Fiddle Leaf Figs, scientifically known as Ficus lyrata, have become increasingly popular in recent years due to their large and striking leaves that add a touch of nature and greenery to any indoor space. One thing that many people don’t know is that propagating fiddle leaf figs is easy and can be done at home with just a few simple steps. In this blog post, we will take a closer look at how to propagate fiddle leaf figs successfully.
Before we dive into the propagation process for fiddle leaf figs, it’s essential first to understand what propagation means. Propagation refers to the process of creating new plants from existing ones without using seeds. There are different methods of propagation such as division, layering, cuttings etc.
Preparing Your Tools
To get started with propagating your fiddle leaf fig plant, you’ll need a few basic tools including sharp scissors or pruning shears (sanitized), rooting hormone powder/gel (optional), small pots filled with potting soil and water.
It’s always important to sanitize your tools before use by wiping them down with rubbing alcohol or bleach solution- This helps prevent the spread of disease between plants.
The best time to take cuttings from your fiddle leaf fig plant is during its growing season in spring or summer months when the plant is actively growing. You want to select healthy stems without signs of damage or disease that are 6-12 inches long and contain at least one node – which is where the leaves attach on the stem.
Using sanitized scissors/pruning shears make clean cuts below where leaves attach but above another set of leaves so there’s enough stem length for rooting purposes.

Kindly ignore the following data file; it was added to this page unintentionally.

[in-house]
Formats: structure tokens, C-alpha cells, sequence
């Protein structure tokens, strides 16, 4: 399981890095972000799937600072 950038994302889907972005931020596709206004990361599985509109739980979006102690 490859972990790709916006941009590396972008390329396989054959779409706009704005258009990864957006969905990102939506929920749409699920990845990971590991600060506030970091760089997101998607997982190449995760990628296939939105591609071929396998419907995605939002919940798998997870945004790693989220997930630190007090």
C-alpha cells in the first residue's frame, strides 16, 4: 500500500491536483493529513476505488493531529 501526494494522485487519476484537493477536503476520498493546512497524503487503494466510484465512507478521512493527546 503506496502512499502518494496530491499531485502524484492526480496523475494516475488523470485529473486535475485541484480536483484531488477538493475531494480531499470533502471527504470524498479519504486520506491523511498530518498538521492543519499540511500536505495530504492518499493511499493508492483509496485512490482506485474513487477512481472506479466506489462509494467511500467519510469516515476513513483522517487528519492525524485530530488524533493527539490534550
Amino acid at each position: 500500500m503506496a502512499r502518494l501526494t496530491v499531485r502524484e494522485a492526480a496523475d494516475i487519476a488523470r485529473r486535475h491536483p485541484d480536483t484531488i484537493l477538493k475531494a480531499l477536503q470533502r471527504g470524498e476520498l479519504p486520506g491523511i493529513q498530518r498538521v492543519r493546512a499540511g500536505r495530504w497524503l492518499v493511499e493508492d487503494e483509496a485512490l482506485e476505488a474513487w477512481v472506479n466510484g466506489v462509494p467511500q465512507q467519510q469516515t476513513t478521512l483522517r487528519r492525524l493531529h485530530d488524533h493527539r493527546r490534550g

Rooting Your Cuttings
Dip each cutting into rooting hormone powder or gel (optional) to encourage root growth. Next, insert each cutting about 2 inches deep into a pot filled with well-draining potting soil- make sure not to overcrowd the cuttings as they need room for proper rooting.
Water the soil thoroughly and cover the pot with a plastic bag or dome (this helps maintain humidity). Place your pots in an area that receives bright but indirect sunlight. It’s important to keep soil moist but not waterlogged during this process as it can cause rotting of stems.
Caring for Your New Plants
It takes about 4-6 weeks for fiddle leaf figs cuttings to start showing new growth and roots visibly. Once you notice new growth, you can remove the plastic bags/domes and move them to a location where they will receive more light – such as near a window/skylight.
Once rooted cuttings are established in their pots, continue watering when the top inch of soil is dry and fertilize once every two months using NPK balanced fertilizer that contains micronutrients such as iron & magnesium which are essential for healthy leaves. As they grow larger, transplant them into larger pots until they reach their desired size.
In conclusion, propagating fiddle leaf figs is easy if you follow these simple steps carefully. With proper care and attention, your newly propagated plants will thrive indoors adding beauty and greenery to any space!